Patients who received first-line carboplatin-based chemotherapy had a higher global QOL and fewer symptoms of fatigue, nausea and vomiting, appetite loss and constipation than those who received cisplatin-based chemotherapy. Our results, which showed fewer symptoms of nausea and vomiting with carboplatin-based chemotherapy, agreed with the results of previous studies (10
). Differences in the response rates and one-year survival were not significant when cisplatin- and carboplatin-based chemotherapy were compared. However, previous meta-analyses of RCTs comparing carboplatin- to cisplatin-based chemotherapy in advanced NSCLC (10
) showed a higher response rate with cisplatin-based chemotherapy, although the survival advantage was not significant with cisplatin-based chemotherapy. Thus, in comparison of the two chemotherapeutic strategies, survival, which was the primary outcome measure in the clinical trials, did not vary significantly between treatments, although there were significant differences in QOL that favored carboplatin-based chemotherapy.
Previous reports of the choice between cisplatin or carboplatin have addressed points of controversy and, consequently, possible equivalency in efficacy, superior toxicity profiles and convenience of administration have led to the predominant role of carboplatin in the marketplace for the treatment of advanced NSCLC (27
). The toxicity profile should help to guide decisions in choosing regimens (9
). While QOL questionnaires, such as the EORTC QLQ-C30, may assess not only lung cancer symptoms, including toxicity profiles in addition to global QOL, clinical parameters had significant effects on QOL in patients undergoing chemotherapy (29
). Thus, useful information for selecting suitable chemotherapeutic regimens may be obtained by QOL assessment. We found a significant difference in the Global QOL between the two regimens. We consider that it is important to evaluate QOL in addition to survival, response rate and toxicity in patients with advanced NSCLC. Various aspects of QOL may help physicians to deal with incurable patients with lung cancer in order to provide the most appropriate weight to potentially differing perceptions of QOL (30
). Future studies should include QOL as a treatment outcome for first-line treatment.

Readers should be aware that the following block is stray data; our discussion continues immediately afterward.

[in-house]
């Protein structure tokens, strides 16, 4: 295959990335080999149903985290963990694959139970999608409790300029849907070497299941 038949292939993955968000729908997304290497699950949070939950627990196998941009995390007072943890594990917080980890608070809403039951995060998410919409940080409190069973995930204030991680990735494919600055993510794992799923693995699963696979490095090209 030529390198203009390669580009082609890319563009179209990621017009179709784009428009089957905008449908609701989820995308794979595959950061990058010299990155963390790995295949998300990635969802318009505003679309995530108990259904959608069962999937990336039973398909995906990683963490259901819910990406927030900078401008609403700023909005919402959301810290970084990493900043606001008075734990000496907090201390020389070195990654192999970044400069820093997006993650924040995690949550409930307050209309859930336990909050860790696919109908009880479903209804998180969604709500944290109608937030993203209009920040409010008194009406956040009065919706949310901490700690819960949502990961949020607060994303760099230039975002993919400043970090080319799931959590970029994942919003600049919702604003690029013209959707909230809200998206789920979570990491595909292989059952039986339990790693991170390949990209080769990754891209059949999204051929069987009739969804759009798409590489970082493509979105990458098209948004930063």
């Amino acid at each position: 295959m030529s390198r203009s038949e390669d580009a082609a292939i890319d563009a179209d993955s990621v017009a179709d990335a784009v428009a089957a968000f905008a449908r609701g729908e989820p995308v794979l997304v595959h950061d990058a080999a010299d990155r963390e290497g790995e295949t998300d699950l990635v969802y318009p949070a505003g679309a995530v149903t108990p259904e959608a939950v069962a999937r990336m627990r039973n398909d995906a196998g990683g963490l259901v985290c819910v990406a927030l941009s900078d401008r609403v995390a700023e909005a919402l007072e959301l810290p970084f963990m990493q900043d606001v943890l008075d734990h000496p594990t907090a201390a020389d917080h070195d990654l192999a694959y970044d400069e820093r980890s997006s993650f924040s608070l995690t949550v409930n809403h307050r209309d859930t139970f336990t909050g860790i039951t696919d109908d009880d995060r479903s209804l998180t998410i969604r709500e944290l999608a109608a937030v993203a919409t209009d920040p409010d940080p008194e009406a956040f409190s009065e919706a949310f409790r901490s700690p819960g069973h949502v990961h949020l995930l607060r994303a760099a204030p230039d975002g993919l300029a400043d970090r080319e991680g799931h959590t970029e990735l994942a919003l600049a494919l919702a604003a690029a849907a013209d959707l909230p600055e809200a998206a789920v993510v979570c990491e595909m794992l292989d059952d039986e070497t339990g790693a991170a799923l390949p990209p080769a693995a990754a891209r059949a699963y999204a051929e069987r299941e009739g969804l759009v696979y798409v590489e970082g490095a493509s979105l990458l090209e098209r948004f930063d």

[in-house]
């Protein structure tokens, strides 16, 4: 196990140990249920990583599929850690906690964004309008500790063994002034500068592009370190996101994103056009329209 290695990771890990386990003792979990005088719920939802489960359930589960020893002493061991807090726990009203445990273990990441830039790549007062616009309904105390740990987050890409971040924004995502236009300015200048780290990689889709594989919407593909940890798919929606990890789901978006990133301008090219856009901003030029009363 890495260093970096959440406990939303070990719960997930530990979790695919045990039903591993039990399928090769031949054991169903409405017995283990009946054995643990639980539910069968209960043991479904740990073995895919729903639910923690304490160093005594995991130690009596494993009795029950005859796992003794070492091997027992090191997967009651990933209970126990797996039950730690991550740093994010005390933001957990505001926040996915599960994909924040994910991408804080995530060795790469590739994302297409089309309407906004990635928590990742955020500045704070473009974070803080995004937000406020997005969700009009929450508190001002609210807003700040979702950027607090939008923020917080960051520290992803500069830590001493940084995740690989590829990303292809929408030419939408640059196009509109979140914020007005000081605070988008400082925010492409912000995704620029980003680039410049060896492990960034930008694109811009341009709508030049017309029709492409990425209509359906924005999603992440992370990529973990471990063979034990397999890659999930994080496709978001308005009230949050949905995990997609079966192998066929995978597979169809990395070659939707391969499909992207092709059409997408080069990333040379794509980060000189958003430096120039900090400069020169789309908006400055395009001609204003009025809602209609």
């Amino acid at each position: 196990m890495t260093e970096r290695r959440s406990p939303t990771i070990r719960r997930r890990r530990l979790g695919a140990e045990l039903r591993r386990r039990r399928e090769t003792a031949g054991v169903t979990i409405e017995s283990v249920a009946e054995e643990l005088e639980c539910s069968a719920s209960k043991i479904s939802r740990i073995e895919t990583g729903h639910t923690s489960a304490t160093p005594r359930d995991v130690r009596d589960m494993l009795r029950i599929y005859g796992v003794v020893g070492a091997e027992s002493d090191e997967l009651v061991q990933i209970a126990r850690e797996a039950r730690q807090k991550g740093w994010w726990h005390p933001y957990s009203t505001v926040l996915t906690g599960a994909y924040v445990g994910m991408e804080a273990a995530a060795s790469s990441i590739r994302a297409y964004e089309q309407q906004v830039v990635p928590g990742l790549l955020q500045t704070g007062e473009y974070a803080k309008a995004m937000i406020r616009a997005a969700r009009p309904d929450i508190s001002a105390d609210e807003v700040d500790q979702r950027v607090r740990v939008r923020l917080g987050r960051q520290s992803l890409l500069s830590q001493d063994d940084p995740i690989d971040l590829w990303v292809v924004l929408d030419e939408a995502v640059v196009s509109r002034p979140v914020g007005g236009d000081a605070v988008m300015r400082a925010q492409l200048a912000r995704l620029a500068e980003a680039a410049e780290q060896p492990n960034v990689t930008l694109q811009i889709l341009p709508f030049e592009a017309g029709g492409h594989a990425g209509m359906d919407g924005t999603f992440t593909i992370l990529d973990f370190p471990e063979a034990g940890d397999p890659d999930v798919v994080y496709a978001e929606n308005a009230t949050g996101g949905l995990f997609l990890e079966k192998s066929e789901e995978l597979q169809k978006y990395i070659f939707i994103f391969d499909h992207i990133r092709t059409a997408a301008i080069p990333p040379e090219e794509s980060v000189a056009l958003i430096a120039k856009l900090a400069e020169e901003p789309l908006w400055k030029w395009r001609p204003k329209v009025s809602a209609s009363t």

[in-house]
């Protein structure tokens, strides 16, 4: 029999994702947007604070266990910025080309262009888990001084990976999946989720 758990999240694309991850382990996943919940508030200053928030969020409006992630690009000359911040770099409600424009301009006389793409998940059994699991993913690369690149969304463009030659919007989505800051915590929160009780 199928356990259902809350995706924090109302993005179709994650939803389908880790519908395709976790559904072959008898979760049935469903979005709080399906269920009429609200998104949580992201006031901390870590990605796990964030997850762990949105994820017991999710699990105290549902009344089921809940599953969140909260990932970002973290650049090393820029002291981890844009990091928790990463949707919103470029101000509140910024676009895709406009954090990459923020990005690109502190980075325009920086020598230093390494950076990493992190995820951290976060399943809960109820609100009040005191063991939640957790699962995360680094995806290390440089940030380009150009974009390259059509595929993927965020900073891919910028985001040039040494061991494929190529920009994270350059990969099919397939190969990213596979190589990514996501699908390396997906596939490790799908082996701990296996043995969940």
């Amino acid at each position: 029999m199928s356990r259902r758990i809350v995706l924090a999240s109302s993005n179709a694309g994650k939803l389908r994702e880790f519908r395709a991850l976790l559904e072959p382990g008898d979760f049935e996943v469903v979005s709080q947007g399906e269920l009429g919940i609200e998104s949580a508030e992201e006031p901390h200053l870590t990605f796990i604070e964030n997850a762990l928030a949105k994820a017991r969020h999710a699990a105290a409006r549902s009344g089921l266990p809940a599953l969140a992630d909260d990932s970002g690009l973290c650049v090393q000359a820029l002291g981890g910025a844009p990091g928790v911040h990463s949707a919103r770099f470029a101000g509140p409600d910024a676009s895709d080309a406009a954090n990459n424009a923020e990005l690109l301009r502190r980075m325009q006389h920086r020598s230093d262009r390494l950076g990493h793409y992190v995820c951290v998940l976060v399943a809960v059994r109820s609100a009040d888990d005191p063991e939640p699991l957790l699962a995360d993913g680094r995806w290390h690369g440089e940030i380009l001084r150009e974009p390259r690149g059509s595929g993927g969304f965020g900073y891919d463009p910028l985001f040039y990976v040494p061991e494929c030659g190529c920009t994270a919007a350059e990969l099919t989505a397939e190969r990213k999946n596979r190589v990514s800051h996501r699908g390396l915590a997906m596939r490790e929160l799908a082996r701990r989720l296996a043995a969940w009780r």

The main use of QOL assessments in clinical trials has been to provide an additional outcome measure when comparing various oncological treatment regimens (31
). For example, in a report of the effects on, or comparison of, survival and QOL in advanced NSCLC patients with regard to various treatments, Cullen et al
stated that the effect of mitomycin, ifosfamide and cisplatin (MIC) on survival, observed in each trial separately, was reinforced by the consistently significant treatment effect, which was not achieved at the expense of short-term QOL (32
). Bonomi et al
reported that paclitaxel combined with cisplatin produced a modest survival improvement compared to etoposide plus cisplatin, without producing negative effects on QOL (33
). In the present study, the survival rate was not significantly different when comparing cisplatin-to carboplatin-based chemotherapy. However, the patients who received carboplatin-based chemotherapy did have a higher QOL. QOL information is invaluable in understanding the full impact of the treatment differences on patient outcomes (34
However, there were certain limitations to this study. Firstly, this meta-analysis includes only a small number of subjects in comparison to a previous study (12
) (2,405 vs. 6,906 patients) since some of the trials failed to report any QOL measures. QOL is increasingly recognized as a major end-point in medical care (35
), and QOL in lung cancer is an important treatment outcome in addition to length of survival (36
). Nevertheless, there have been a few previous studies reporting QOL outcomes following such palliative treatment. This may lead to the collection of conservative p-values. However, our results suggest a significant association with certain QOL measures. We believe that we may be able to conduct statistically suitable analyses of the limited information we have available. Secondly, the literature published in 2002 was the earliest trial to provide QOL data, while in the previous study (12
), the earliest literature was published in 1990. However, considering that the results for survival and response rates were not significantly different from our study, variations in the year of publication may not elicit significant bias.
In conclusion, the numbers of trials of treatment of advanced NSCLC have increased, particularly when the main objective is to avoid disease progression. If QOL assessments are performed and QOL is included as a treatment outcome, the patients receiving the palliative chemotherapy will receive useful information regarding the selection of a suitable chemotherapy regimen, taking into consideration QOL.